Full, legally copyrighted lyrics to Nina Simone's "Sinnerman" are currently unavailable.
|"Oh Sinnerman, where you gonna run to?"|
Picture this: it's North Carolina, 1943, and girl whose feet don't even touch the ground plays piano for a full-fledged evangelical revival.Deep Thought
Nina Simone was born Eunice Waymon in 1933 in small-town North Carolina and raised in a deeply religious family. Her parents met singing together at church. Her mother, Kate Waymon, was a minister at St. Luke's Black Methodist Episcopal Church when Eunice was a little girl, and the only kind of music allowed in the house was church music. All "real music," which included blues, jazz, and anything that wasn't gospel, was banned (although the Waymons got away with it whenever Kate wasn't at home, plunking out all sorts of tunes on the family piano; see Nadine Cohodas, Princess Noire: The Tumultuous Reign of Nina Simone, 11).
The young Eunice Waymon was quickly recognized as a prodigy, and by the time she was ten she held the official position of piano player at her mother's church. She used to play through revivals, the long prayer meetings where people came to renew their faith and expel their sins. "Sinnerman" is a remnant of her memory of those days, when Eunice used to play through the growing commotion as people came to Jesus in her presence (Cohodas 28). "Where you gonna run to?" is the question demanded of all those at a revival: how will you get out of the hole you're in and come to Jesus? And people actually came to Jesus while little Eunice Waymon played.
|"I run to the rock, please hide me, Lord"|
"Sinnerman" is a dramatized retelling of Exodus that also draws from Psalm 78. In the Psalm, sinners run to God, the rock, to ask redemption.Deep Thought
Psalm 78 retells the story of Exodus: a story of a community that sins and acts against God's will (in Exodus, the community of sinners is in Egypt, and Moses eventually leads the true believers out of Egypt). When they get tired of punishment, some of the sinners go back to God, their "rock," and ask forgiveness. Their pleas are just words, though, and they continue to sin in real life. God unleashes an alarming set of additional punishments on the sinners: locusts, rivers of blood, swarms of flies, and so on (based on the Ten Plagues in Exodus). So much for the rock making a nice hiding place. The line "Where you gonna run to?" becomes more of a taunt than a real question: even the Lord has refused to protect the sinner in this song.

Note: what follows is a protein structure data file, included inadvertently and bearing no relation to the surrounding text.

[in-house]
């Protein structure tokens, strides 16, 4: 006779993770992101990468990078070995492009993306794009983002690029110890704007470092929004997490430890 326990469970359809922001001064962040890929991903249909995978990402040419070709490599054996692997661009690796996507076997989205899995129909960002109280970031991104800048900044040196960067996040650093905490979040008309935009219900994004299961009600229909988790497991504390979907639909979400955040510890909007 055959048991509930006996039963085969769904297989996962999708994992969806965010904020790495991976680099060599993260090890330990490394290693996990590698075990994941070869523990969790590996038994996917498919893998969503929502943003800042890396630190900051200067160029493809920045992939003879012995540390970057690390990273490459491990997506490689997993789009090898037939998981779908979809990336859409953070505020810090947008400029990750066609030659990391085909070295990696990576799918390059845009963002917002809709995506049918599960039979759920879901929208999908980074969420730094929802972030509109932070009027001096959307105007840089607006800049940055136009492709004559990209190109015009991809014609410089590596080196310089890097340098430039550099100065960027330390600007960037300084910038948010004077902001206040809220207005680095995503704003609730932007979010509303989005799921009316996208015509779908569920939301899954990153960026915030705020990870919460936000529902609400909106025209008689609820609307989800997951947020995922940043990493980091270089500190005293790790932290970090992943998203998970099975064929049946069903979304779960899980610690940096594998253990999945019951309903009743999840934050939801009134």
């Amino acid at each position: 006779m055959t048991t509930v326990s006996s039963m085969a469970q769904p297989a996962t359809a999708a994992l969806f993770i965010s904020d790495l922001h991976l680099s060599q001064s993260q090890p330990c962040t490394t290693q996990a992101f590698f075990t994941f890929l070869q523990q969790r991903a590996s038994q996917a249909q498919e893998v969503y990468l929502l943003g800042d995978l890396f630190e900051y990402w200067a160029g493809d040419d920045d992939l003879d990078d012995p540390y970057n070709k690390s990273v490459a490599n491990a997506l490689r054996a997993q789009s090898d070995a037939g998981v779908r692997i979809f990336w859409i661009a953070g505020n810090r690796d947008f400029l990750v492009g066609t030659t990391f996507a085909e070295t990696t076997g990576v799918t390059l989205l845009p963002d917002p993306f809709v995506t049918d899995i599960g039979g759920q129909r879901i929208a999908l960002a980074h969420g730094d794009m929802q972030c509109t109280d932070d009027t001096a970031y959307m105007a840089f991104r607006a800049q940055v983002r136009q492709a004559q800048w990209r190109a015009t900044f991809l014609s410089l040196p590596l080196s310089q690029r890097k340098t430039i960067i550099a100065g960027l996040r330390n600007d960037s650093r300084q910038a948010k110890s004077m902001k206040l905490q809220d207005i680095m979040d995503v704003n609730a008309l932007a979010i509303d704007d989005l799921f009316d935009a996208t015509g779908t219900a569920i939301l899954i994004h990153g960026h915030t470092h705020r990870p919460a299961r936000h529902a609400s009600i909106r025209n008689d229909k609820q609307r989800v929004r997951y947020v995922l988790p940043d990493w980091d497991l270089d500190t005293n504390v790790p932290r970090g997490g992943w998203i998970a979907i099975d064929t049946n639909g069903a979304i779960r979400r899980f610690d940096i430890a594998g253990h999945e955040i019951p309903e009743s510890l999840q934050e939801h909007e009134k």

|"So I run to the river, it was bleedin' (...) I run to the sea, it was boilin'"|
This nightmarish scene is drawn straight from the Hebrew Bible, where fire and brimstone are really just the tip of the (rapidly melting) iceberg.Deep Thought
In Exodus, God turns the Nile River to blood in order to scare the bejeebers out of the oppressive Pharaoh, who has enslaved many of his citizens (that alarming development is just the beginning—we dare you to try to name all Ten Plagues). In Psalm 78, the sinners in the parable encounter a bleeding river, locusts, floods and earthquakes. Both Exodus and Psalms are a part of the shared scriptures of Jewish, Christian and Muslim traditions. (Islam sees Exodus as the revelations of the prophet Moses and Psalms as the revelations of the prophet David, both recognized Muslim prophets.)
Now that you've had a minute to chew on the whole red river thing, let's not get distracted by the fact that an uncomfortable number of the Ten Plagues seem to be scientifically possible. Even for non-believers, the Hebrew Bible's strong imagery is one of its great offerings: the whole book focuses heavily on sin, redemption, and the natural elements. Although extreme natural events in the Hebrew Bible are sometimes interpreted as a literal history, usually the stories are shared as parables with a specific lesson to teach the current-day religious. The plagues and the Jews' Exodus from Egypt led by Moses are re-enacted and recalled every year during the Jewish holiday of Passover. Related ideas about sin, shame and redemption are reflected over and over again in Christian practices, especially through processes like Catholic confession or Evangelical revivals. And for poets and writers, the intensity of this imagery (and its clear religious roots) can make it a compelling way to talk about personal experiences.